Single-payer would drastically change American health care here&x27s how it works – Chicago Tribune

As Republican efforts to repeal and replace the Affordable Care Act continue in the background, some Democrats are beginning to contemplate a new health policy goal: implementing a single-payer system. sen. Bernie Sanders, I-Vt., introduced a single-payer bill in mid-September with 16 Democratic co-sponsors, 16 more than he got when he introduced the bill two years earlier. but how is the health system financed now and how would “single payer” change that?

how health systems are financed

Reading: What does single payer health insurance mean

There are three main components to any single-payer or non-single-payer health care system: a patient, a payer (usually an insurance company or the government), and a provider. this is how money moves between them:

how multipayer systems work

Virtually all health care systems follow this general pattern, but payers can vary widely. In the USA. In the private insurance market, patients typically purchase coverage from one insurance company among many competing insurers. Because different people end up with different insurers, there are multiple payers in the US. uu. health system.

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how single payer systems work

In a purely single payer system, as the name implies, there is only one payer, usually the government. This is analogous to how the United States administers some portions of Medicaid: the government provides coverage and no private insurers are involved.

sanders’ bill takes universal coverage close to this extreme: government insurance would cover so many services with such small copays that private insurance would be almost universally unnecessary. consequently, it would also be quite expensive: $32 billion over 10 years, according to a report by the urban institute. That’s an increase of more than 50 percent in federal spending, all federal spending, according to spending projections from the Congressional Budget Office. however, that would be partially offset because people would no longer have to pay premiums to private insurers, and the government’s monopoly could allow it to implement cost-saving measures.

but most universal coverage systems don’t look like that. It is expensive for a government to fund a comprehensive health care system, especially in places like the United States where costs are so high.

Instead, many governments pay for most, but not all, of their residents’ medical treatment. In those countries, people have the option of purchasing private “supplementary” insurance, which pays for services like dental care that the government health program excludes. People also often have the option of purchasing “supplementary” private insurance, which pays for copays and deductibles in the government insurance plan.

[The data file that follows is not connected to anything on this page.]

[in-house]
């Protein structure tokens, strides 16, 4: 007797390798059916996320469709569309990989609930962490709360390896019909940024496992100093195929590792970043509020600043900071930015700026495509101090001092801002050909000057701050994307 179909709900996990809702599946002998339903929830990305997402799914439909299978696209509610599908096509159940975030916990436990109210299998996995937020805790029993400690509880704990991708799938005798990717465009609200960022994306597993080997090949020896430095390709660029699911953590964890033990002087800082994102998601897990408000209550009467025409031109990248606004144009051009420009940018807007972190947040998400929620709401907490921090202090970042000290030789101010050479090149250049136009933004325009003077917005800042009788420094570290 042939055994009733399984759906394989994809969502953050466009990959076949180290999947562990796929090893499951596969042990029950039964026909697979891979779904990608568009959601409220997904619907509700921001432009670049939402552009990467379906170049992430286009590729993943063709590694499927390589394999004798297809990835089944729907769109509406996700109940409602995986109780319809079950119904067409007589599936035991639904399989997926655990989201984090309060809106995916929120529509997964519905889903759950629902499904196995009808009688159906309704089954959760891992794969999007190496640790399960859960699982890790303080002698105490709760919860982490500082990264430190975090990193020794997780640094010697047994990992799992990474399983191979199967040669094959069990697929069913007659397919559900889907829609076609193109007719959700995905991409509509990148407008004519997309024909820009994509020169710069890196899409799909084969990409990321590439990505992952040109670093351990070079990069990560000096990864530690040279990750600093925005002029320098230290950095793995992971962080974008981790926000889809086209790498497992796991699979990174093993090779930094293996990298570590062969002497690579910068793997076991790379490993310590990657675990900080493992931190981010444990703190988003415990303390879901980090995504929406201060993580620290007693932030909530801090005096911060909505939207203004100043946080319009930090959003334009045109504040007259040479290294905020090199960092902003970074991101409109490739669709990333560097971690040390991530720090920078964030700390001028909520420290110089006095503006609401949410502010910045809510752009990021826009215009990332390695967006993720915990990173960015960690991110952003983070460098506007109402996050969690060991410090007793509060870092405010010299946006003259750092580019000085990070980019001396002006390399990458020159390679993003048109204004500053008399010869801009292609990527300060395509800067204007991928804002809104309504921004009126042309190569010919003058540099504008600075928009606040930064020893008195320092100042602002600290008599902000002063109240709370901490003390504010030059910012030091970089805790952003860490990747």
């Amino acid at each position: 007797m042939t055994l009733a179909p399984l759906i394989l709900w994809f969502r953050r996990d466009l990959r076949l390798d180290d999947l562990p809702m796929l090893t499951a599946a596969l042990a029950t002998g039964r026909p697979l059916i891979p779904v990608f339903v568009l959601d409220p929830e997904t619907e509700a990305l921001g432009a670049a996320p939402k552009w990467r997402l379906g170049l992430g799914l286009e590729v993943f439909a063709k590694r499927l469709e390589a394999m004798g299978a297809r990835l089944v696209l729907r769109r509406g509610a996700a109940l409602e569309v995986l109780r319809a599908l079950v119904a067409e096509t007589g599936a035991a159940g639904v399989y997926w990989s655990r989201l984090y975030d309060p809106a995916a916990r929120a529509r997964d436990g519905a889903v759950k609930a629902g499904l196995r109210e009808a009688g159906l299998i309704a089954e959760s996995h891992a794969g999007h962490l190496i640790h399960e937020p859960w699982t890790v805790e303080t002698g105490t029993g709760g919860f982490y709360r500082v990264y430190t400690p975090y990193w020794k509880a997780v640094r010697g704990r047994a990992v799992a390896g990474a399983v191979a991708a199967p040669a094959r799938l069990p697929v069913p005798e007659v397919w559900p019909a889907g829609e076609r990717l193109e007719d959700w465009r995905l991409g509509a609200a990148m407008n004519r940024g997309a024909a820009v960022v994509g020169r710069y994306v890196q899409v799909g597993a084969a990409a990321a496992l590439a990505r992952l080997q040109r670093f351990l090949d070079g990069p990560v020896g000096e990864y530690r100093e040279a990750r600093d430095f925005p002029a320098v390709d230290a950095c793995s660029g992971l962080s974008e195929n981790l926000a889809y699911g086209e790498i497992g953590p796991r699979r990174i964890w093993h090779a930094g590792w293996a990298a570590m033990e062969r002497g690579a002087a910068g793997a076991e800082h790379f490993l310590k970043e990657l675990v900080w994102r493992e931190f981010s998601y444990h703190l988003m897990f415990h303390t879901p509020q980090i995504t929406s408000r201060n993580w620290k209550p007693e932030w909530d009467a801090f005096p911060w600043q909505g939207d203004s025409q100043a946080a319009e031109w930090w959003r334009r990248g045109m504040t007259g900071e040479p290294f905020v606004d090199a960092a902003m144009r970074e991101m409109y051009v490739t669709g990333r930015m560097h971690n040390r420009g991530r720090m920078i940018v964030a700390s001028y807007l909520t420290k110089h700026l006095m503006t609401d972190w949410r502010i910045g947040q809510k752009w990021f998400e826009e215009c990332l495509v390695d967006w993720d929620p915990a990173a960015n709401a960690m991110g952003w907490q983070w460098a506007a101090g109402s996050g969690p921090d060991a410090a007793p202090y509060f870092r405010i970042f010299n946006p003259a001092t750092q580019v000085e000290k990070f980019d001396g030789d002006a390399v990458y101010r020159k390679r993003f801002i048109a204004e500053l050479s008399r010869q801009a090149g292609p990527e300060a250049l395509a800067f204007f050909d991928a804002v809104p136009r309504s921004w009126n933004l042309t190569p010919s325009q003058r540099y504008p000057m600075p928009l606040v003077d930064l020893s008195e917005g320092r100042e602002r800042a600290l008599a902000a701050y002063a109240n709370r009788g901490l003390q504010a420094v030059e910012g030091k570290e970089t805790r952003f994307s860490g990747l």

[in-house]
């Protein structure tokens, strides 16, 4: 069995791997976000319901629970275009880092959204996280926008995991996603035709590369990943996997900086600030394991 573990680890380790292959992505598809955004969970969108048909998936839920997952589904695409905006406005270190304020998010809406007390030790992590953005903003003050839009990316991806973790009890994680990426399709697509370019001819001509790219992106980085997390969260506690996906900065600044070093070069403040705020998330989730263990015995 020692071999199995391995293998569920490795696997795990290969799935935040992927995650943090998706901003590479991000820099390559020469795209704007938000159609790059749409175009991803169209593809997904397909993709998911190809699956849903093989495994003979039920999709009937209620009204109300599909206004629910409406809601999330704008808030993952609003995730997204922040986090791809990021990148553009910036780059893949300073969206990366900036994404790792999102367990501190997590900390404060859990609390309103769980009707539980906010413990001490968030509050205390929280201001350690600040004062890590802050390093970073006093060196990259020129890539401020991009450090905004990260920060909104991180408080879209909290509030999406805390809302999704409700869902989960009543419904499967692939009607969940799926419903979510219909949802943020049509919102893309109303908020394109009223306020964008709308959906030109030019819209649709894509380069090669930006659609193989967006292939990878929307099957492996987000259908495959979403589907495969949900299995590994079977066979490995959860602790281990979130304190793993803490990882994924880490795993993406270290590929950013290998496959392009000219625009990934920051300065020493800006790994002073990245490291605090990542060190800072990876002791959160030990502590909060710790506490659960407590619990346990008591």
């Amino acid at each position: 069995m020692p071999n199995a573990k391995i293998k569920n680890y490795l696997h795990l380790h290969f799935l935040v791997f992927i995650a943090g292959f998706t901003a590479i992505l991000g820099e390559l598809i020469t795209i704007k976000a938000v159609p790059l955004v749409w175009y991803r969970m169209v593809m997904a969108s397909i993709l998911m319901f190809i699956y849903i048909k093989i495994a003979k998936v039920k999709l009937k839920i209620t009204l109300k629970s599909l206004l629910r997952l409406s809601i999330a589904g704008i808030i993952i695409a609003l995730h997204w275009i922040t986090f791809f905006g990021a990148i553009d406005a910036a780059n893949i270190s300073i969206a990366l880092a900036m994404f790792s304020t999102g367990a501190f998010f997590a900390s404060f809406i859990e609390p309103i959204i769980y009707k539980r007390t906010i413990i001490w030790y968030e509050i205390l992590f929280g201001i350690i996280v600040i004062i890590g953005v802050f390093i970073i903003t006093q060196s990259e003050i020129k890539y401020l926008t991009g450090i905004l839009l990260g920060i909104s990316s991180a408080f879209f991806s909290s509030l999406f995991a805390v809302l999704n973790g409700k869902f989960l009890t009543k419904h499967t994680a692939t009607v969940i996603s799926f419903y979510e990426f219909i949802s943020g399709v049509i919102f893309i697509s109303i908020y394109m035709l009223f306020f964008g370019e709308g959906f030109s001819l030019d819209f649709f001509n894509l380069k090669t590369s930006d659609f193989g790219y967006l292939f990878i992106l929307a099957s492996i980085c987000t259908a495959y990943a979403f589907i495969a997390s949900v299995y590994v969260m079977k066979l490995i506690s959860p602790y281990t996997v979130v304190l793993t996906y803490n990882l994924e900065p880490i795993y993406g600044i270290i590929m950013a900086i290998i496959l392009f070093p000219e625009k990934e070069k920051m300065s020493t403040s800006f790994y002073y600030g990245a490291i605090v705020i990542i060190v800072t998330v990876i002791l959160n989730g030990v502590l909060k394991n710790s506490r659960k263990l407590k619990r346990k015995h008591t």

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this is analogous to how traditional medicare (as opposed to medicare advantage) works in the united states. The government pays for a large part of medical services, but it is common for people to buy supplemental medigap plans from the private insurance market. And it’s common for people to buy Medicare Part D supplemental plans from private insurers to cover prescription drugs not covered by traditional Medicare.

Countries with universal coverage fall on a spectrum from the least pure to the purest single payer, that is, the governments that offer the least comprehensive care, where complementary or supplemental insurance is most needed, to those that offer the most complete attention. health coverage, with little need for private insurance. (Where one draws the line between “single payer” versus merely “universal coverage” is debatable and largely a semantic issue).

some countries, like norway, are closer to the “pure” end. they offer such comprehensive coverage that supplemental or complementary private insurance makes up only a small part of the system. In Canada, by contrast, 29 percent of health care spending comes from the private sector, and about two-thirds of Canadians have some form of private supplemental insurance, according to a Commonwealth Fund report.

It remains to be seen whether Democrats will rally around a single-payer plan and, if so, where it will fall on this spectrum.

icons by aaron steckelberg from the washington post.

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